Why did a family owned and operated dairy farm ever get the notion to open their own creamery? Many have asked us that, and we assure you, it is not because we are short of work to do or other things to occupy our time. We decided to make cheese because we want to step back and give the next generation an opportunity to run the dairy and not shadow them. It has always been our vision to try new things and making cheese is our next adventure-- a back burner dream. Today we will tell you why we are getting into the cheese business, and give you a sneak peak at the kind of cheese we will produce at East Hill.
We decided to investigate cheesemaking about 3 years ago. We read that the New York Cheese Guild was hosting a cheesemaking workshop one Saturday, so we signed up and went. The folks hosting the event showed us some basics and let us try our hand at making a small batch of cheese. We picked their brains about getting started and learned how much local consumers were hungry for artisan cheese. We came home and made a few batches for fun.
Next, we joined the American Cheese Society and attended their annual conference in Raleigh, NC in 2012. Much to our delight, they have a lot of cheese tastings at their meetings, and we were exposed to at least 1500 different cheeses that week. There were so many categories of cheddars, goudas, mozzarellas, bries, etc., but we knew that we wanted to make a very unique cheese. While there we met cheese makers from across the US. An old friend once told us that if you wanted to be good at something you needed to "rub elbows with the best". Our connections with fellow members of the American Cheese Society have been very helpful in the past few years and we thank them for their encouragement.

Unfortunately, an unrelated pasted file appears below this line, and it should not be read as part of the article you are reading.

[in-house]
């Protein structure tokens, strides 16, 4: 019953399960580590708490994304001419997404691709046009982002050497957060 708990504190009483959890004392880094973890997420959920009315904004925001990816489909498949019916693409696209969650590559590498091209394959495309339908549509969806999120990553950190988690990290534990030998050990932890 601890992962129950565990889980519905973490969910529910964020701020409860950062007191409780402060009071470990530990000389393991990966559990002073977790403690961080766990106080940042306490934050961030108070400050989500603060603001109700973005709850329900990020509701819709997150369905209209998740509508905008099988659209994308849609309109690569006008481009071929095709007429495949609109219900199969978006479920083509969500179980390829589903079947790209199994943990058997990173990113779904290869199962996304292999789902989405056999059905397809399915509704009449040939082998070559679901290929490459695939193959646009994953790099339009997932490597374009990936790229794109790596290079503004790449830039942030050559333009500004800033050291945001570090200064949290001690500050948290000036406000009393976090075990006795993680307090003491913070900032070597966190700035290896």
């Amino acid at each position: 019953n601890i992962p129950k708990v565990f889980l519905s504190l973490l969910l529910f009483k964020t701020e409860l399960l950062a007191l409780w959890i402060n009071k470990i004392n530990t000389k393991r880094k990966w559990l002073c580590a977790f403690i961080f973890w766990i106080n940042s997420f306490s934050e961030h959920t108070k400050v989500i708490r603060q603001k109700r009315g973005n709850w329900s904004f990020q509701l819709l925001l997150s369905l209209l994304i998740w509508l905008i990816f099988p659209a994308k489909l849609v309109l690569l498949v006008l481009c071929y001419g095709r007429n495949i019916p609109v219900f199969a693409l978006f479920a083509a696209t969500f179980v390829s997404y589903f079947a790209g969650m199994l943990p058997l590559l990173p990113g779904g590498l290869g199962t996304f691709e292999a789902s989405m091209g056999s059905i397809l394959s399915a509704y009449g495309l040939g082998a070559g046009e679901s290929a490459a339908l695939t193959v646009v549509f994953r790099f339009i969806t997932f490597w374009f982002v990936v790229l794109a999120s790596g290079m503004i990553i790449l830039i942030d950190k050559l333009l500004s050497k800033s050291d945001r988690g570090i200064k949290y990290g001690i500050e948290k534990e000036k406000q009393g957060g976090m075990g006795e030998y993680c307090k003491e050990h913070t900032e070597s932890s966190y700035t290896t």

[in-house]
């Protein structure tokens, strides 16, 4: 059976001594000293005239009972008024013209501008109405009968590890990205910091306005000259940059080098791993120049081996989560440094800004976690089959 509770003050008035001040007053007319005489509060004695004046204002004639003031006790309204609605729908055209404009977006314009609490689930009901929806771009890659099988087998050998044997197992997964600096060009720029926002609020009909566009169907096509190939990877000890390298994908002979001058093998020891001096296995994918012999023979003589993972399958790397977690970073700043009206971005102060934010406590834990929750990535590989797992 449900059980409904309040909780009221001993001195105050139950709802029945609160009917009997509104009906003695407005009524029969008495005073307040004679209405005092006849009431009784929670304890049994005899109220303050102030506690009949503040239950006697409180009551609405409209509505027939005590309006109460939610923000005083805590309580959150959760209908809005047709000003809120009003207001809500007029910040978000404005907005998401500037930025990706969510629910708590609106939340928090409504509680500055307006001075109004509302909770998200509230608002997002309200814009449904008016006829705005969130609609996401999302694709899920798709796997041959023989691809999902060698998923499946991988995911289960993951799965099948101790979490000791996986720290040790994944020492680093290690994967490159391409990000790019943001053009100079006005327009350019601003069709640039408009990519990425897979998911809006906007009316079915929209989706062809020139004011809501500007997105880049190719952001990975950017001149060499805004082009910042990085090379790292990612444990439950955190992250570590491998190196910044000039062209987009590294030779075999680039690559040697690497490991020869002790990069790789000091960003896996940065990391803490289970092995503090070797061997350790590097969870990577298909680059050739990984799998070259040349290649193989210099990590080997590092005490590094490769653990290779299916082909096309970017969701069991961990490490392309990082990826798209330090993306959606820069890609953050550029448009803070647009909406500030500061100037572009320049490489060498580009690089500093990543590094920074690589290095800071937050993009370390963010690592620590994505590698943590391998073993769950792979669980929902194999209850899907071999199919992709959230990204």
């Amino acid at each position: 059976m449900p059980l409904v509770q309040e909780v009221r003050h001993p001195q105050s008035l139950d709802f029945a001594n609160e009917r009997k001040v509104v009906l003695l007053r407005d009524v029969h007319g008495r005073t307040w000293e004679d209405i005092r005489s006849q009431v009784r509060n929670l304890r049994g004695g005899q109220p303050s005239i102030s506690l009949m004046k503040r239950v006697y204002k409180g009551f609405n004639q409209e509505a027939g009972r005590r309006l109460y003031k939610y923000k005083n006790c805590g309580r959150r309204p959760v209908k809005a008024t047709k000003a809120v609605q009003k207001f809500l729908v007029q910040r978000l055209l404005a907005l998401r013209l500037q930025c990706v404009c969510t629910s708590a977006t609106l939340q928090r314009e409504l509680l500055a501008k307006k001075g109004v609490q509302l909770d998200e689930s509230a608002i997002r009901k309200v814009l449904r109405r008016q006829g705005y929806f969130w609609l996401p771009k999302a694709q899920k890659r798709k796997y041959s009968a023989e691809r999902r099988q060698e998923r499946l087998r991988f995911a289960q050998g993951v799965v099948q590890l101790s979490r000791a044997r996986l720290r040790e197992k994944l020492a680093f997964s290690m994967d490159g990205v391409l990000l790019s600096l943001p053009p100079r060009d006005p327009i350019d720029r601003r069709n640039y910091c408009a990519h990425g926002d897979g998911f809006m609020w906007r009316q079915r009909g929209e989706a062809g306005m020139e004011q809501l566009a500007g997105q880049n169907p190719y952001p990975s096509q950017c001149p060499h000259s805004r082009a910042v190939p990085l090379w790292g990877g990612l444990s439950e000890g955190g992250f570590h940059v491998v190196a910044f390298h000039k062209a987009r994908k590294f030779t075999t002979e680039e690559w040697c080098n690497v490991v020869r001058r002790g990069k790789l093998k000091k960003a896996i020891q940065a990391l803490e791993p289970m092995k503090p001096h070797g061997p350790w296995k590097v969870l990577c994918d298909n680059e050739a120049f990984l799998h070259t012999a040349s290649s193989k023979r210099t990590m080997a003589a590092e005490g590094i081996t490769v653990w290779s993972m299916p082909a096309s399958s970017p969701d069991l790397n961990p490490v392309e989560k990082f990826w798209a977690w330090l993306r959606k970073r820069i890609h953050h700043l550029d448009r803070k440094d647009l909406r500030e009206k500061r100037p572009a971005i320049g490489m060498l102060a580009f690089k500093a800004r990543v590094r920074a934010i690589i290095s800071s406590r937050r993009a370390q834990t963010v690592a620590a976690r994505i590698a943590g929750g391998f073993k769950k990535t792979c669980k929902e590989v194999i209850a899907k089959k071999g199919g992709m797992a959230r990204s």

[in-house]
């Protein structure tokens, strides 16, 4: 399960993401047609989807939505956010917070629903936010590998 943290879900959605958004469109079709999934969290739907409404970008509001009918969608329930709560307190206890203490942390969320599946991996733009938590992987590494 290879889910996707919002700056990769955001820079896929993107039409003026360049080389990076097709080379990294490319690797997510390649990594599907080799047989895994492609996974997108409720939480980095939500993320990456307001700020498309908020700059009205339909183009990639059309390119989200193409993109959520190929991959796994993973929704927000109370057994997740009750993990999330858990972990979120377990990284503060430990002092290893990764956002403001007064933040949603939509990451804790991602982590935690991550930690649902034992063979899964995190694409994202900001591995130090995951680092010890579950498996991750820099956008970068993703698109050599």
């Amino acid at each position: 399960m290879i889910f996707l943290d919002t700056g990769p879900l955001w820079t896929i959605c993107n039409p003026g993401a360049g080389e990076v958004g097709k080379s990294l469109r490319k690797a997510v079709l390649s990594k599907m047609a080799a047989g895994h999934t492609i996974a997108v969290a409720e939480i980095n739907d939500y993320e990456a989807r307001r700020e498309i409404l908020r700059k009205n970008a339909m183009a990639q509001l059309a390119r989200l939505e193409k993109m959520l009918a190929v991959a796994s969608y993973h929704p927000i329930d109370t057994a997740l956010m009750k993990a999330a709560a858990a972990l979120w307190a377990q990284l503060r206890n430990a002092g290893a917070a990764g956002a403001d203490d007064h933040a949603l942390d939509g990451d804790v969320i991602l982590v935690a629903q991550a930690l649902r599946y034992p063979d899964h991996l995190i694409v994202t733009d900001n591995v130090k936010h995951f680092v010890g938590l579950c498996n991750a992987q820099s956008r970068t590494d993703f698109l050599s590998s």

In the fall of 2012 we took part in a basic cheesemaking course offered at Cornell University. While there we heard about a weekend "Cheese Boot Camp" offered by Murray's Cheese Shop in New York City. In the spring of 2013 we journeyed to New York City via Amtrak to attend one. We had the opportunity to learn about the history of particular cheeses, how to do cheese presentations and pairings. Murray's features an extensive variety of great cheese from around the world and we sampled at least 50 while there.
Each time we participated in a cheese event, we kept being drawn back to the Alpine style cheeses and we soon decided that would be the kind we wanted to produce. Our goal is to make a great tasting cheese right from the start and that is why we are taking our time doing research and extensive homework before we begin construction and production.
The next blog post will tell you more about the specific, very unique style of cheese that we will be making at East Hill Creamery.